Broadway Bares XXII: Happy Endings, a fairytale evening of modern-day burlesque featuring 227 of New York’s sexiest dancers, made history for the third year in a row breaking through the $1 million ceiling and raising a record-breaking $1,254,176 to benefit Broadway Cares/Equity Fights AIDS.
This year’s edition of Broadway Bares transformed our favorite fairytales into crazy-hot, come-to-life stories as told by a bevy of Broadway’s best performers. From a saucy Snow White, an airborne Sleeping Beauty, an ornery Pinocchio and outrageous Pied Piper, Broadway Bares XXII spun the classics into contemporary fantasy as more than 6,000 people packed Roseland Ballroom for two sold-out performances on June 17, 2012.
With this year’s record fundraising total, the 22 editions of Broadway Bares have now raised more than $9.8 million for Broadway Cares. Last year’s 21st edition of Broadway Bares raised $1,103,072; the 20th anniversary edition in 2010 was the first to break $1 million.
No Bares fairytale could be complete without a bare-chested, tight-short-wearing, lovelorn protagonist. Taking command of that role was Next to Normal‘s Kyle Dean Massey, who was woven into this year’s tale was a young man searching for his own happily-ever-after.
In the elaborate opening number, Miriam Shor from TV’s GCB appeared as his fairy godmother. Backed by her “Damnettes” and singing the double-entendre-filled original song “Happy Endings,” written by Chad Beguelin and Matthew Sklar, Shor turned to an “enchanted book” to show Massey that every fairy tale deserves a happy ending.Broadway Bares XXII director Lee Wilkins choreographed the opening with Kristen Beth Williams and Mark Myars.
And with that, the journey through the enchanted book began, first with Grasan Kingsberry portraying an “evil queen,” surrounded by succulent sycophants and obsessed with his own rock-solid, glistening image in the hard-driving “Mirror Mirror,” choreographed by Charlie Williams.
“Puss in Boots” celebrated woman power as Candice Monet McCall transformed into a cat-like diva leading an all-female gang that encountered a well-heeled posse of boot-wearing, shirtless men led by Charlie Sutton. The showdown, choreographed by Wilkins, John Alix and Derek Mitchell, turned into a fierce, sword-fighting dance off.
As “Goldilocks,” an adorably sexy Andy Mills found more than just three bears as a stage full of hairy grizzlies surrounded him in a number choreographed by Michael Lee Scott. The naughty bears led Goldilocks to a floating love den that propelled him and his particularly frisky aerialist keeper Armando Farfan Jr. high above the stage as the grizzlies dipped into their honey pots.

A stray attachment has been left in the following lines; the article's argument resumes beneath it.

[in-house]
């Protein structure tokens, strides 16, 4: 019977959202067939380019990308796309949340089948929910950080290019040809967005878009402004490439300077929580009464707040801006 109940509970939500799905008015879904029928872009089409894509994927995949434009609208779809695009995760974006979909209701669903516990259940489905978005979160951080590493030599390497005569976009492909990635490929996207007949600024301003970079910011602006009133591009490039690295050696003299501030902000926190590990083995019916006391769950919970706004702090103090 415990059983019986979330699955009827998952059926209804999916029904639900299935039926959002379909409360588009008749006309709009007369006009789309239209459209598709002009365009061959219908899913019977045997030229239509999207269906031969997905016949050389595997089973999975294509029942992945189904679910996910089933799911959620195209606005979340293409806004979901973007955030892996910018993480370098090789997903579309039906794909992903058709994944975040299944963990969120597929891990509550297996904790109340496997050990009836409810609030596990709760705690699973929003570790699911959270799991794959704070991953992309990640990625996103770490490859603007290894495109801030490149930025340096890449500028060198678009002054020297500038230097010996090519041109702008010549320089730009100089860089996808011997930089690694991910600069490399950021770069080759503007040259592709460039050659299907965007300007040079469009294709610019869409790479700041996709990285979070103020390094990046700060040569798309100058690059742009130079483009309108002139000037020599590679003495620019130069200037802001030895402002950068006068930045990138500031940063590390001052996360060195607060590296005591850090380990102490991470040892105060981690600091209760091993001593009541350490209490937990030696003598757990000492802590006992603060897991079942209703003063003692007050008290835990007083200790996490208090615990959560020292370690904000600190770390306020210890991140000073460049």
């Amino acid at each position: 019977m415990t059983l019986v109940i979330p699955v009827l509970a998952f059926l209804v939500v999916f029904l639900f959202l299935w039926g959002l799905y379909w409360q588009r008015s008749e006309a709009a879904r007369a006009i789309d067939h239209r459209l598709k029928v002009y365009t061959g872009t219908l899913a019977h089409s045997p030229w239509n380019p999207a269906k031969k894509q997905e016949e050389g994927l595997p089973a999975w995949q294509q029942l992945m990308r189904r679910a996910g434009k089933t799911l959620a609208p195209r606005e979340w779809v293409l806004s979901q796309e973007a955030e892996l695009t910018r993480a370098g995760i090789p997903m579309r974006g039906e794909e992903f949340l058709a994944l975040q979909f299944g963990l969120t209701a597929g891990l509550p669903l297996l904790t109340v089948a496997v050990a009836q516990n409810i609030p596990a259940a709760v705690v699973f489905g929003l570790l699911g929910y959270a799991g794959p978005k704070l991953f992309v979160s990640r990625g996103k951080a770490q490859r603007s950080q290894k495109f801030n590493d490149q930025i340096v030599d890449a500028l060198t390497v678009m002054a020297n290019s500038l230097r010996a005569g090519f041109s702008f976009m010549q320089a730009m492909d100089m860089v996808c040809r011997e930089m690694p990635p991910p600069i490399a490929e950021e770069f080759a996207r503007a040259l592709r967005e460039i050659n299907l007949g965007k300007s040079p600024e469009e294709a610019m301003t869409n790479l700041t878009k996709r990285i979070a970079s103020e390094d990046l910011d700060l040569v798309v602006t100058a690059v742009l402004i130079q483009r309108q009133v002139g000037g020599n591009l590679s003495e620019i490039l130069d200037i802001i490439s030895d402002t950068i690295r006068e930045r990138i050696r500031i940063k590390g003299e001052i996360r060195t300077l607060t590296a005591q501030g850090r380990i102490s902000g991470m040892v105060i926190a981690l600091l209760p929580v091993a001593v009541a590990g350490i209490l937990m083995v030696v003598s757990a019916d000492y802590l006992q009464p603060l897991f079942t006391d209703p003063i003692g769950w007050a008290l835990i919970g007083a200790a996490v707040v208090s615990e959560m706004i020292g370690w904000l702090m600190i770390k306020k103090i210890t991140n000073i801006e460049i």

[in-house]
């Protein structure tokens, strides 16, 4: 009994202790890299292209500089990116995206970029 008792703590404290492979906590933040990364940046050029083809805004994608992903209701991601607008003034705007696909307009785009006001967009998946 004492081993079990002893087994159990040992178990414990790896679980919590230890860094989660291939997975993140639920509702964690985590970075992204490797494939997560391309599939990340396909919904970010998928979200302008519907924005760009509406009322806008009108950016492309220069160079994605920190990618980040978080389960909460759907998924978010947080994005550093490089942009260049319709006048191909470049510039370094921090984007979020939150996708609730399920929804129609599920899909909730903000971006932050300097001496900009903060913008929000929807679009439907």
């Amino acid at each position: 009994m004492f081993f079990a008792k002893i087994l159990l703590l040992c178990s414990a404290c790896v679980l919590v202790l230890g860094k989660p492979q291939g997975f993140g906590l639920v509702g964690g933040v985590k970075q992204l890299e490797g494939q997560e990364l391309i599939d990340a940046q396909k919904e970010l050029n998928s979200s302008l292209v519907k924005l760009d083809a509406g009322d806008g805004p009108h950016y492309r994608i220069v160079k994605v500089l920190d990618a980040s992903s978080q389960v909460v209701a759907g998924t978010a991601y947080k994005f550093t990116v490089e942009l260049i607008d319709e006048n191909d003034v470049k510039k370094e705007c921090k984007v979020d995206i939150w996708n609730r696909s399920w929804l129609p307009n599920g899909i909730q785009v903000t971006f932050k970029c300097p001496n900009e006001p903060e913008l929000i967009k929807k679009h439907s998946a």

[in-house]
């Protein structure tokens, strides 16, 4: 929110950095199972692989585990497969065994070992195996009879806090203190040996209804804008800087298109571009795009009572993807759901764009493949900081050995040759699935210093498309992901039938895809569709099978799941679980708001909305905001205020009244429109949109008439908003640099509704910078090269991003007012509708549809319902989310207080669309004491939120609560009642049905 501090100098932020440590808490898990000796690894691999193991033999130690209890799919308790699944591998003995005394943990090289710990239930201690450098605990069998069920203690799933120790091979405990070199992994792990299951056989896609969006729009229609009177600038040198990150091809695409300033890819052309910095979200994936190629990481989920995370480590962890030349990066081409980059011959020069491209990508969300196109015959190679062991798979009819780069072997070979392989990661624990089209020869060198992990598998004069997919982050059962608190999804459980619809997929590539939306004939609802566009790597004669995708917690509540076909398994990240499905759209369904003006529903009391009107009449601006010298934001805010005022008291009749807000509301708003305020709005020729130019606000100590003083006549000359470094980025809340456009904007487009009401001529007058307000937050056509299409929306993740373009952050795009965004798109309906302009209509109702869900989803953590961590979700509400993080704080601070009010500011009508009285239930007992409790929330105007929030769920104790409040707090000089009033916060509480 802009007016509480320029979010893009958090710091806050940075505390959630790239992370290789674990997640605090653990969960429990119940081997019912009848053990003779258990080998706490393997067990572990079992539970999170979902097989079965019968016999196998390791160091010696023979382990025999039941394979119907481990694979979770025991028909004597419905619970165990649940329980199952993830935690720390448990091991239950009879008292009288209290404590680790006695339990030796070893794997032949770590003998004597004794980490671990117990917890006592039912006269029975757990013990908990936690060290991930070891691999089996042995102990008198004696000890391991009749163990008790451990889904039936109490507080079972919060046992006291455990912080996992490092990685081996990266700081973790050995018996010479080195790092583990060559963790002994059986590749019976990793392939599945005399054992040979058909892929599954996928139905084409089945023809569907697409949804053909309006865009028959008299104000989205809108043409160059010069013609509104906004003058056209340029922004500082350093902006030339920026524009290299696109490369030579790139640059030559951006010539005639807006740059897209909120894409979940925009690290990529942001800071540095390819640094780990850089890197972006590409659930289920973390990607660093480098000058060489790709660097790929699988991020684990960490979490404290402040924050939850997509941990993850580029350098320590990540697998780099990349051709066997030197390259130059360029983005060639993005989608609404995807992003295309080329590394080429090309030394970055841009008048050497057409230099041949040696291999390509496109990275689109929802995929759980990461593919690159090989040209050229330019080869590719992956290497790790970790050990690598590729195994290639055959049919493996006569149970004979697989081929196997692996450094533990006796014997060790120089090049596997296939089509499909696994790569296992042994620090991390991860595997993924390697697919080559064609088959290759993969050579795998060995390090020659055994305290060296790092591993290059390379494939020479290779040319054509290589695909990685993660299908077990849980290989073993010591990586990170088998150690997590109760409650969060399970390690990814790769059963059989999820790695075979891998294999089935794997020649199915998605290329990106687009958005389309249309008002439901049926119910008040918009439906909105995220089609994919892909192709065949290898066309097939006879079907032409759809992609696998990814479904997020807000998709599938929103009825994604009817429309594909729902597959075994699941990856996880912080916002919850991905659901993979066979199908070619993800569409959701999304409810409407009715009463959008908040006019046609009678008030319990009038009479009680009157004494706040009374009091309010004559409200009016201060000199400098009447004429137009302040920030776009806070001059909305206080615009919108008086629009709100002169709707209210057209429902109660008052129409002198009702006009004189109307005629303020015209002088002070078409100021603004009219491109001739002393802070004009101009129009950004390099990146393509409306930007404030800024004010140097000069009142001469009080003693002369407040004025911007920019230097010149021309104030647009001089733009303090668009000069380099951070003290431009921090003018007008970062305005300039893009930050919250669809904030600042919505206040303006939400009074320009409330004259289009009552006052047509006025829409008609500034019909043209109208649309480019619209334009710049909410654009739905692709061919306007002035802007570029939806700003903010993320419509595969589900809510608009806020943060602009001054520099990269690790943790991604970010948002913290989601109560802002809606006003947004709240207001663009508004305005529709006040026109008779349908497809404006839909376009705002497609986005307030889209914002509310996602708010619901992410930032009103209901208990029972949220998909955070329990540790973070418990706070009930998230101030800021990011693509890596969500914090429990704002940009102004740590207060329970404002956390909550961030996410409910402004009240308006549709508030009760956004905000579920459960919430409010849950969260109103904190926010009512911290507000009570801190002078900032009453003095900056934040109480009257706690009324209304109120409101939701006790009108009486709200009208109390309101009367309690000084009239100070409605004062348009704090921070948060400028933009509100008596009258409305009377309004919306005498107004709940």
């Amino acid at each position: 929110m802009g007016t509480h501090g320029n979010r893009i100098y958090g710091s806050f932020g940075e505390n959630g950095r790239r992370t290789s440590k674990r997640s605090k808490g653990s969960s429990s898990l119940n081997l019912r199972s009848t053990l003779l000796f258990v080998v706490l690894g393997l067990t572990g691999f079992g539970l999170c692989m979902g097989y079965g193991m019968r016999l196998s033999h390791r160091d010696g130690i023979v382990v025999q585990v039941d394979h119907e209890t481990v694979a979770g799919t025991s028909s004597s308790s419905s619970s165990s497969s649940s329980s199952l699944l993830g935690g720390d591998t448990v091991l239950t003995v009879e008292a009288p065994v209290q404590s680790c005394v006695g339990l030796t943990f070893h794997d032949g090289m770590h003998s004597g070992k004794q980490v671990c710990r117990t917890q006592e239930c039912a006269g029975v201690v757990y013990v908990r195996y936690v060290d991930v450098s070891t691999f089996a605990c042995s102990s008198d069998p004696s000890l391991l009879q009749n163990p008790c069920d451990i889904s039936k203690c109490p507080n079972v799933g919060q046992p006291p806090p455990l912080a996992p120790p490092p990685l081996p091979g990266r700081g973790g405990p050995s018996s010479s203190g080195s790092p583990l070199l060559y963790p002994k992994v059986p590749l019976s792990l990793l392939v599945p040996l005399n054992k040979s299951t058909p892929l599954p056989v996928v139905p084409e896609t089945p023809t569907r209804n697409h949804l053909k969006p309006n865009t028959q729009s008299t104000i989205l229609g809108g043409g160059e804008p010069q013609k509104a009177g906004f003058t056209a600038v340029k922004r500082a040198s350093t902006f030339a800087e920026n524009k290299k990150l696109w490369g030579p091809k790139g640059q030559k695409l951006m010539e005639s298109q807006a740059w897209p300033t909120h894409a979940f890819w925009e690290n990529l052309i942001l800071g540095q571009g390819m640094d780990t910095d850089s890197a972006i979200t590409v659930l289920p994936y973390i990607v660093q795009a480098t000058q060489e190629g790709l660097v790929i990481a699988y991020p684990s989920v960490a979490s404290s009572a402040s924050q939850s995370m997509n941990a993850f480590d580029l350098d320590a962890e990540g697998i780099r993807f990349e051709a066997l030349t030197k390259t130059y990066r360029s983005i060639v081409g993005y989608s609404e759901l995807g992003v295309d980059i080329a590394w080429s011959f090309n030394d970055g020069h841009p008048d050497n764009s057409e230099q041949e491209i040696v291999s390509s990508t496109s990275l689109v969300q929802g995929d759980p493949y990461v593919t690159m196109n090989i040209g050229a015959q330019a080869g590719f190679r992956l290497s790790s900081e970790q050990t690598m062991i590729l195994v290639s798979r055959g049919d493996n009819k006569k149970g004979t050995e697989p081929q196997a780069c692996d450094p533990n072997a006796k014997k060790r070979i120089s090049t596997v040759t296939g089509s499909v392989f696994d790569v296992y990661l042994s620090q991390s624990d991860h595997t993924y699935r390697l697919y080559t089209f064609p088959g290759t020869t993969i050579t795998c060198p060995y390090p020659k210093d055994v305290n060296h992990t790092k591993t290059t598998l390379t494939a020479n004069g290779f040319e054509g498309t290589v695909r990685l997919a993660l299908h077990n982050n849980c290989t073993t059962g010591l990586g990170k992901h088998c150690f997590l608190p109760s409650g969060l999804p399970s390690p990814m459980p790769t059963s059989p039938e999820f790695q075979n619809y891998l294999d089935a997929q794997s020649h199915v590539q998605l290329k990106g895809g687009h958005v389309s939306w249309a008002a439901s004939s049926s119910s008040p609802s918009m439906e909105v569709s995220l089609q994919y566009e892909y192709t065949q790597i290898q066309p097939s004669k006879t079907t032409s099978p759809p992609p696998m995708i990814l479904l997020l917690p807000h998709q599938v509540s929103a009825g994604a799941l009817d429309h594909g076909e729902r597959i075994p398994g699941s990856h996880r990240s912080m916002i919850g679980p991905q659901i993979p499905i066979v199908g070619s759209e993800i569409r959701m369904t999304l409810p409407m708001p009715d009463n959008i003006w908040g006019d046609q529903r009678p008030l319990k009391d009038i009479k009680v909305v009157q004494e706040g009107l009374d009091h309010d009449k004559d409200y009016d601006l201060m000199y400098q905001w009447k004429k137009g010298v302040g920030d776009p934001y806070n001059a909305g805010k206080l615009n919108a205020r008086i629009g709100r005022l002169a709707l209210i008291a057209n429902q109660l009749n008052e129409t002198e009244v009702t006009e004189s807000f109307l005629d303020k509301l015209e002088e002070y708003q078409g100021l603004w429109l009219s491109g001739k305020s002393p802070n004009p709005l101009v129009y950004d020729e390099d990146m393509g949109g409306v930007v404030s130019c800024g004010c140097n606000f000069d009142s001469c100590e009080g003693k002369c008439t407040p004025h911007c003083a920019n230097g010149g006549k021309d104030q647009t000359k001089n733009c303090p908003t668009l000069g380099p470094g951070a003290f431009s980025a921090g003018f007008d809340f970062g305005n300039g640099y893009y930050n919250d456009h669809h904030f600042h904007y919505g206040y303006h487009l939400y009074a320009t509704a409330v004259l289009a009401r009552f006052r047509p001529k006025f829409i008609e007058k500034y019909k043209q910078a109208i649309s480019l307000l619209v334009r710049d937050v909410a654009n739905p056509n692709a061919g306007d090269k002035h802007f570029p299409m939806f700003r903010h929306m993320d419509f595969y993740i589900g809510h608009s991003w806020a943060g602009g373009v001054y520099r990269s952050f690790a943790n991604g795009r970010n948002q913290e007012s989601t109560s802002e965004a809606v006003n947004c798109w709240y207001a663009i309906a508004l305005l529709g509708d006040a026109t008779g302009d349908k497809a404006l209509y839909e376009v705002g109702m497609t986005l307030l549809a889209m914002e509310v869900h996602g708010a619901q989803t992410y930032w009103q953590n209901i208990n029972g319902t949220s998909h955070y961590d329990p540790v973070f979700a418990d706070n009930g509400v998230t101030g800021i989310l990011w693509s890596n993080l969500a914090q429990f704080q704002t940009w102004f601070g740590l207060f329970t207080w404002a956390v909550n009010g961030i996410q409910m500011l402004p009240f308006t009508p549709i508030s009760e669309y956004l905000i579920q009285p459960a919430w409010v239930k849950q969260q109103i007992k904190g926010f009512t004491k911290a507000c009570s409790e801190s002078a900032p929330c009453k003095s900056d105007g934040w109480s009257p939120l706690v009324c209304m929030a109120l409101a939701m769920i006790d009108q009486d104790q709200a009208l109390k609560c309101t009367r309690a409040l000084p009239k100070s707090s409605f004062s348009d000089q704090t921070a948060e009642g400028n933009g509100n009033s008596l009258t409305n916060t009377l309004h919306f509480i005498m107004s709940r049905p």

After a whimsical introduction of seven badly behaved drawfs – including the addition of the lesser-known “Horny” dwarf – a leggy and sultry Snow White appeared in the form of Nikka Lanzarone, who strutted over her eager dwarfs in a sexy striptease choreographed by Lee Wilkins and Josh Rhodes.
The ultimate puppet master found himself on the wrong end of Pinocchio, whose nose was not the only appendage to grow. Bares favorite Matthew Skrincosky, as a playful and sexually mischievous Pinocchio, got everyone’s attention in revealing half-jacket and bottom-less chaps as lead an army of chisled no-strings-attached puppets, choreographed by Lorin Latarro.
Reed Kelly brilliantly led 28 exuberant dancers in a show-stopping, Bollywood-inspired interpretation of “Aladdin.” The high-energy number with bedazzled costumes and fast-paced, intricate choreography by Dontee Kiehn and Monica Kapoor, included three limber aerialists, choreographed by Ryan Lyons, spinning above the dancers from a giant genie bottle.
A playfully sexy version of “Rapunzel,” choreographed by Stephanie Klemons, put big-haired but scantily clad buxom ladies center stage as they danced around long tresses of braids before a surprise appearance by notorious New York drag queen Lady Bunny arrived to chop their long, braided locks with an over-sized pair of scissors.
As the chorus of now-shorn Rapunzels left stage, a quartet of ornery, nearly naked and incredibly buff unicorns from Mark Fisher Fitness took to the stage, grabbing Lady Bunny’s and the crowd’s full attention. Before they could be corralled, they proved that it’s not only a solo horn that makes a unicorn a singular sensation.